How to Deliver SAP in Half the Time and at Half the Costs.

Dmitriy Gerzon, Director, SAP Architect
Dmitriy Gerzon, Director, SAP Architect

Dmitriy Gerzon, Director, SAP Architect

ERP is dead -long live ERP!

Focus is the key of any strategy. When you focus you concentrate your resources on things that matter. Focus will not work alone. The amygdala is what we humans rely on when we do things that don’t bring us any additional value but are required for us to function. The more we shift toward automatic behavior the more time we free up to concentrate on things that makes us unique. ERP is still the best tool for optimization of non-differentiating processes and SAP is the king. We ran away from the best-of-breed approach of the 80-90ies for a good reason. There is no silver bullet and it’s still hard to integrate software packages from different vendors. You shouldn’t be fighting or postponing SAP – you should embrace it, make it your company digital core, and craft its scope to deliver your 80% of business capabilities as quickly and as cheaply as possible.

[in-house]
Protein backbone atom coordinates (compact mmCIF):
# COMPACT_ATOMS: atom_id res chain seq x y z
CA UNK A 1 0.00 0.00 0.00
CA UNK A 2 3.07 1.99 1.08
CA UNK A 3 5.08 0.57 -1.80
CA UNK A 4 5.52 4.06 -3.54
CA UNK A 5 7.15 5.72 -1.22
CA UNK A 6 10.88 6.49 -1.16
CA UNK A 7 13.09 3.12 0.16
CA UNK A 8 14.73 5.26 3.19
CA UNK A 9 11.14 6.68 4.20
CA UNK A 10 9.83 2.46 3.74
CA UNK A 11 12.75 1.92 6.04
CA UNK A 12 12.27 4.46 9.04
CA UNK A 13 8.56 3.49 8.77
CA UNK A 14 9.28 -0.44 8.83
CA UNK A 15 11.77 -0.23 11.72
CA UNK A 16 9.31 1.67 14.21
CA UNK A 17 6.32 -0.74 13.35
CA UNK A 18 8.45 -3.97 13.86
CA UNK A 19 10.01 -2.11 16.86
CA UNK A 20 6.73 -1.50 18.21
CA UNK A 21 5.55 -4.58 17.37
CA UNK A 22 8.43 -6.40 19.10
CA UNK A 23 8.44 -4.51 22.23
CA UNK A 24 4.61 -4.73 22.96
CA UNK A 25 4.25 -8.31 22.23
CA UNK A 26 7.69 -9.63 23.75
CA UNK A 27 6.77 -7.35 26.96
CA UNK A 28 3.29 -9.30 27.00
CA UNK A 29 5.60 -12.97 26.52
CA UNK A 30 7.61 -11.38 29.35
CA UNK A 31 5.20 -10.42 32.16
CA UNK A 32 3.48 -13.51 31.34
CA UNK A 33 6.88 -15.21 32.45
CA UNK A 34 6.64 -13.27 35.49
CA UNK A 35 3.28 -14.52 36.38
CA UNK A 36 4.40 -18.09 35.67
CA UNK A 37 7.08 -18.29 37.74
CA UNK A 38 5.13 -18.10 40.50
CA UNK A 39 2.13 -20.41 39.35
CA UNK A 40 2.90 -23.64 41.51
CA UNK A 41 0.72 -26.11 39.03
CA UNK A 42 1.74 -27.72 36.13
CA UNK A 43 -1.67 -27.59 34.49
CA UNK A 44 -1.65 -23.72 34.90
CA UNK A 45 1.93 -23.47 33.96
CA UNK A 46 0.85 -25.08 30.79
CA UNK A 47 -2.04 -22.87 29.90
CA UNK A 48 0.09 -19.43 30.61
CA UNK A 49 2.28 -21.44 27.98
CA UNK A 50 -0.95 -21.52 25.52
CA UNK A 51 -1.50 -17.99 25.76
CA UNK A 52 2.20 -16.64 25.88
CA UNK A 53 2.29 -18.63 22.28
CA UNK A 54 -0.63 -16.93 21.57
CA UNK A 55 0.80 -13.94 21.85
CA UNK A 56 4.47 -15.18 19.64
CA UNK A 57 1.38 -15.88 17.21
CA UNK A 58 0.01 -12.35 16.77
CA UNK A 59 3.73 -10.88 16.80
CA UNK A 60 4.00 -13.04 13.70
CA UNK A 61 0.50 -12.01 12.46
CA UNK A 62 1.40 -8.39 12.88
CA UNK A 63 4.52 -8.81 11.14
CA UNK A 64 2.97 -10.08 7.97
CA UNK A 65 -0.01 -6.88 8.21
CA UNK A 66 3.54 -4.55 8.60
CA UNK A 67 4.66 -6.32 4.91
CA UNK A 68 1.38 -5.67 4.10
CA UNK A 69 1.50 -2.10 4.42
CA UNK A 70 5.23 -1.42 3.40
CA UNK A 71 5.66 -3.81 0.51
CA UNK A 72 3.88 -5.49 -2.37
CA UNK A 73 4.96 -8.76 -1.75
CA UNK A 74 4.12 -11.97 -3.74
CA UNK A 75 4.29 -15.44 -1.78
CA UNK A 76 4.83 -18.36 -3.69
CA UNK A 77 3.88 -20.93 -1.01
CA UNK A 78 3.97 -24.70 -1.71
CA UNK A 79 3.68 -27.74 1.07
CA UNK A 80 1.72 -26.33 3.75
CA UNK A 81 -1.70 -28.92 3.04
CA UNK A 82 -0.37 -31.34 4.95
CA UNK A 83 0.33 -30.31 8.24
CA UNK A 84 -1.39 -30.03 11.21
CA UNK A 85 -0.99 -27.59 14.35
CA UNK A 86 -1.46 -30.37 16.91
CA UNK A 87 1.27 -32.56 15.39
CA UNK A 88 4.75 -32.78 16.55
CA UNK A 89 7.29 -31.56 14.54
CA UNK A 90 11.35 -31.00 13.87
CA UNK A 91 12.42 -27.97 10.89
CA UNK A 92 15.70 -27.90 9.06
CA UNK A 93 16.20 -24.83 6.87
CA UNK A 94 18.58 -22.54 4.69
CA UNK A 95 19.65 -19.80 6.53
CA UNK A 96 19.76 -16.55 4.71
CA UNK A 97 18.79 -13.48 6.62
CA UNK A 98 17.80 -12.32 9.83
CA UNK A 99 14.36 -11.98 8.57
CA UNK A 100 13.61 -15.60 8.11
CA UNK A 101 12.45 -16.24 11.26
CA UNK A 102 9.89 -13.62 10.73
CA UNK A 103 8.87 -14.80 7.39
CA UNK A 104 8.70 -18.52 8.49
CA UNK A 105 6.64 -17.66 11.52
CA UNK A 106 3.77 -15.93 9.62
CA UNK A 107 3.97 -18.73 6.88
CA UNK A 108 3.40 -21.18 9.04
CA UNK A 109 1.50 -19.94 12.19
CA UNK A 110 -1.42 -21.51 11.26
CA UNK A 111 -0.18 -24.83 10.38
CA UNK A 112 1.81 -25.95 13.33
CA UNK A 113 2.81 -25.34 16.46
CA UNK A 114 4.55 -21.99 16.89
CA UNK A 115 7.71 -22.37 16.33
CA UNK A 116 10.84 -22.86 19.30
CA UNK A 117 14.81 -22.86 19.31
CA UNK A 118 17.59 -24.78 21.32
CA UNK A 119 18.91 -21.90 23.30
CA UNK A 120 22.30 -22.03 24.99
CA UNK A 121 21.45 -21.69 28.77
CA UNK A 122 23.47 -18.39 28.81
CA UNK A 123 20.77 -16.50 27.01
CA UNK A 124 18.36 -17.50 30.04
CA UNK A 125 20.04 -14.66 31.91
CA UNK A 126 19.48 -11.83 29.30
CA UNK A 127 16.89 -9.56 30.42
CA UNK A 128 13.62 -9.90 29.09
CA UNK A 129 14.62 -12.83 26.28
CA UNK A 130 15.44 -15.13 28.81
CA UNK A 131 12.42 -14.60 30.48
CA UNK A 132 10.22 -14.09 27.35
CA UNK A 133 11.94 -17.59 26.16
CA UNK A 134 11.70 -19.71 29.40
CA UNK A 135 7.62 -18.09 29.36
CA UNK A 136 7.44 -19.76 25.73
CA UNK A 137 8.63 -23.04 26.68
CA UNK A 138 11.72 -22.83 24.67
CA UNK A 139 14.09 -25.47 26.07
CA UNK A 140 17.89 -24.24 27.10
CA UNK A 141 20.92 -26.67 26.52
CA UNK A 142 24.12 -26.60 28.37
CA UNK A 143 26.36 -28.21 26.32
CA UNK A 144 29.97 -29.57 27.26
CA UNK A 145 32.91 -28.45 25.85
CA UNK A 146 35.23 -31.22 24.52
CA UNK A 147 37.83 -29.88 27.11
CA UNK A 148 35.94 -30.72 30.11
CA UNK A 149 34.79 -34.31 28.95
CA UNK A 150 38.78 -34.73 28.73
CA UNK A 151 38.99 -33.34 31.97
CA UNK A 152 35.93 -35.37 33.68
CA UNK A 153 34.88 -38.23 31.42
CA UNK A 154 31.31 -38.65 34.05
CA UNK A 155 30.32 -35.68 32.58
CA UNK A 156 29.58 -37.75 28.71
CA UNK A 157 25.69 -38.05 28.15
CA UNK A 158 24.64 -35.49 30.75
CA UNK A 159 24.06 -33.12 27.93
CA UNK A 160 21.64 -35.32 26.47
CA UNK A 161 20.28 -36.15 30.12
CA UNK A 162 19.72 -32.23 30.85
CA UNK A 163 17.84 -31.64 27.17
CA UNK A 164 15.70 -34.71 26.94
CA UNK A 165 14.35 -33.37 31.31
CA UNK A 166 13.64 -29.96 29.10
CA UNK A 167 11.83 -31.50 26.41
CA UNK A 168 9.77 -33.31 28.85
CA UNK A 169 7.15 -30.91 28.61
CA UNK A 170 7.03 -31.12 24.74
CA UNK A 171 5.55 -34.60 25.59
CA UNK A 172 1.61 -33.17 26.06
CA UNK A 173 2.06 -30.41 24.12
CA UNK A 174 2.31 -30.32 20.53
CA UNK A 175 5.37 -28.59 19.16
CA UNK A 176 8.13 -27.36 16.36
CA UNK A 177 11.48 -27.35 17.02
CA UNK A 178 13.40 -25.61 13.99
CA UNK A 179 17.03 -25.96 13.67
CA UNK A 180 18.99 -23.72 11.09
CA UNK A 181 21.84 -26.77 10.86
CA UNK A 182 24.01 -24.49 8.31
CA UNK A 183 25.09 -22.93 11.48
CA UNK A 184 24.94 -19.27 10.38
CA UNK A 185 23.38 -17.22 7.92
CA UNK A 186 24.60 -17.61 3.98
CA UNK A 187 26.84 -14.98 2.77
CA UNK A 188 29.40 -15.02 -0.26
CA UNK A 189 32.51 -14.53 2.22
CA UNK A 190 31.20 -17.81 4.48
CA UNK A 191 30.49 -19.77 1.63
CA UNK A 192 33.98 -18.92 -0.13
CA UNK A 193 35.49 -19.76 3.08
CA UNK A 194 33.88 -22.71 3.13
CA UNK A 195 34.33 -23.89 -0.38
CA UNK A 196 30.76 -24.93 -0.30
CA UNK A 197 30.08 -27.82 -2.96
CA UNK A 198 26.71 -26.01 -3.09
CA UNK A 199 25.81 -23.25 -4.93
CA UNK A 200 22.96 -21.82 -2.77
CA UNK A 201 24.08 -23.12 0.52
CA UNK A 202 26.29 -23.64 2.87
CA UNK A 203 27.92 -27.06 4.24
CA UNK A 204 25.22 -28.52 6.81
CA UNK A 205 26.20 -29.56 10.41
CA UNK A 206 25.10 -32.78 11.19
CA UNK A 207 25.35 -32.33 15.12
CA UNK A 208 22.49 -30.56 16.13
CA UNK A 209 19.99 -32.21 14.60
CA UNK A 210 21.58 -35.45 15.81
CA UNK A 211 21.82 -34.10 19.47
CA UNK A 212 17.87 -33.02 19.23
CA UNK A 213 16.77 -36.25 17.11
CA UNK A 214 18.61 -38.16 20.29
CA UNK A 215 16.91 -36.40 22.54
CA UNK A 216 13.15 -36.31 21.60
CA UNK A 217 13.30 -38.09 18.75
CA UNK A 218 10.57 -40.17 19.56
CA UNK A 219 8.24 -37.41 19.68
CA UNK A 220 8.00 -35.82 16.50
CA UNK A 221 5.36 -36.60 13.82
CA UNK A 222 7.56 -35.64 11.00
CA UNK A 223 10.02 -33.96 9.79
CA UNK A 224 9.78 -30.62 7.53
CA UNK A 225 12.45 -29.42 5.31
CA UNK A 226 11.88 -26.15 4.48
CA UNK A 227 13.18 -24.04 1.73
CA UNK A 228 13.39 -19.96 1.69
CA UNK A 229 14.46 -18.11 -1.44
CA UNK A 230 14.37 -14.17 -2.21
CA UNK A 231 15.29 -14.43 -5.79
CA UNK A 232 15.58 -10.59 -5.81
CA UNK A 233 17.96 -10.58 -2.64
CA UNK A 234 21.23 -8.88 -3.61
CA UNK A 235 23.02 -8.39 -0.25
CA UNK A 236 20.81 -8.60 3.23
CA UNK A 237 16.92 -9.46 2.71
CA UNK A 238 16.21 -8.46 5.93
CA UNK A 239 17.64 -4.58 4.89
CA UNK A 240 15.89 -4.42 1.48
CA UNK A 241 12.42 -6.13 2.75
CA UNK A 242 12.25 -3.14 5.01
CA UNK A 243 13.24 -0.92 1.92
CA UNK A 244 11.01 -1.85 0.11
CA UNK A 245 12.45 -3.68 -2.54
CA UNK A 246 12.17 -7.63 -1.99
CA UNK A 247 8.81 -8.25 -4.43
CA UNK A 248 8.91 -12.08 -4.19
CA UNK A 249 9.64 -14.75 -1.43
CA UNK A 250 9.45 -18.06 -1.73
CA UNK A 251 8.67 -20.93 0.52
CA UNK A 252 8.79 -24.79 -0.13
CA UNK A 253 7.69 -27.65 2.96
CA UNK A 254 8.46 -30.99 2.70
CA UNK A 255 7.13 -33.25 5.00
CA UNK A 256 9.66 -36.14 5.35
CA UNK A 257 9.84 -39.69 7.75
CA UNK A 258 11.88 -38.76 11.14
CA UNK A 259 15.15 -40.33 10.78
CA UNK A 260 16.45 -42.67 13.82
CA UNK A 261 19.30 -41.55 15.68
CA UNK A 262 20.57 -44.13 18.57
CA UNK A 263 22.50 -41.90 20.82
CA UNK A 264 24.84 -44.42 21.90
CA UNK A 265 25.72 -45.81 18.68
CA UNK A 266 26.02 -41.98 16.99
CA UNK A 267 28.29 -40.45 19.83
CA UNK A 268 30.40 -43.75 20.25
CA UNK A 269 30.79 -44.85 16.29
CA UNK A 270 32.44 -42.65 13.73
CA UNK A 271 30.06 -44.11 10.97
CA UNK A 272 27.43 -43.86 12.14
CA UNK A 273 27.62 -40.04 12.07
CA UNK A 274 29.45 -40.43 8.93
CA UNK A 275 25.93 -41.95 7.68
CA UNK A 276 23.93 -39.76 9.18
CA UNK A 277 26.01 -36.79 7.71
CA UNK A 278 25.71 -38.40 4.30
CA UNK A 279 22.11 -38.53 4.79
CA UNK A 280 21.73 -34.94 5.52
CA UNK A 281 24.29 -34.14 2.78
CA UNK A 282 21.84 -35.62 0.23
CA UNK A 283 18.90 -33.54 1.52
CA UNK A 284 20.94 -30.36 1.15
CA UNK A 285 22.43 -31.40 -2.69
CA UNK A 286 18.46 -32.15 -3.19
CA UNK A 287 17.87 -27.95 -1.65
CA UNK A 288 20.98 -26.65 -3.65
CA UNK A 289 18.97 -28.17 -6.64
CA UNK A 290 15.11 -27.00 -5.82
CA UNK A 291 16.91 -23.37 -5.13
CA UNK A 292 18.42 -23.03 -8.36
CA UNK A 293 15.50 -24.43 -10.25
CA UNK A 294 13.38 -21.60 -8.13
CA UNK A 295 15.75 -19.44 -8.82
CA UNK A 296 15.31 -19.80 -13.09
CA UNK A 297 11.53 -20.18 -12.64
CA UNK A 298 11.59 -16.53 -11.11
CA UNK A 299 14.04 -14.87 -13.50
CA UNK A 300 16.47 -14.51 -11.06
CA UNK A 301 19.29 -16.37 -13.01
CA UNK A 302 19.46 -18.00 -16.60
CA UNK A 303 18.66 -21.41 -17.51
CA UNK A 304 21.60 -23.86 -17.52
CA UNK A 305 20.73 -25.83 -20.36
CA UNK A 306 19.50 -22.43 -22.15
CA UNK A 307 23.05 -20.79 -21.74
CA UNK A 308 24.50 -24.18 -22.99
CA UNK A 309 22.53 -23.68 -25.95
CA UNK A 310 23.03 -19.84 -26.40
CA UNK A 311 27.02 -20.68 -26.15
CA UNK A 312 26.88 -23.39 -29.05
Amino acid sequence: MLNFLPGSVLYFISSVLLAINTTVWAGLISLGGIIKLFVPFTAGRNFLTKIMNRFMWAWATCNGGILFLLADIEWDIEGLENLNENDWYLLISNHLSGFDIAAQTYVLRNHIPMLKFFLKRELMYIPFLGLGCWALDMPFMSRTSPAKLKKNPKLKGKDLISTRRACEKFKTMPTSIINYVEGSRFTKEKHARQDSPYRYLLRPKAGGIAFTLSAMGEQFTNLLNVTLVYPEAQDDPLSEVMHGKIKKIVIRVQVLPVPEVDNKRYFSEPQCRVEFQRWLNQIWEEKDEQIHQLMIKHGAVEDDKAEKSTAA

Why should we consider Scrum?

Scrum is arguably the best delivery methodology for any project including SAP. As Jeff Sutherland, one of co-creators of Scrum, elegantly put it in his book “The art of doing twice the work in half the time” the prioritization of a backlog gives Scrum its main advantage – a concentration on things that matter. Even with all the efficiencies of small teams and kiezen nobody can all of a sudden increase their productivity by the factor of 4. The real benefit of Scrum lies in the fact that for most software projects, where the real scope is hard to define, 80% of work will be never done. Majority of the improvements that users are fighting for fall off when the “good enough” product becomes available. SAP and Scrum are meant to be together – both of them help companies focus on what is really important. The real challenge is that until recently nobody knew how to deliver greenfield SAP implementation using Scrum.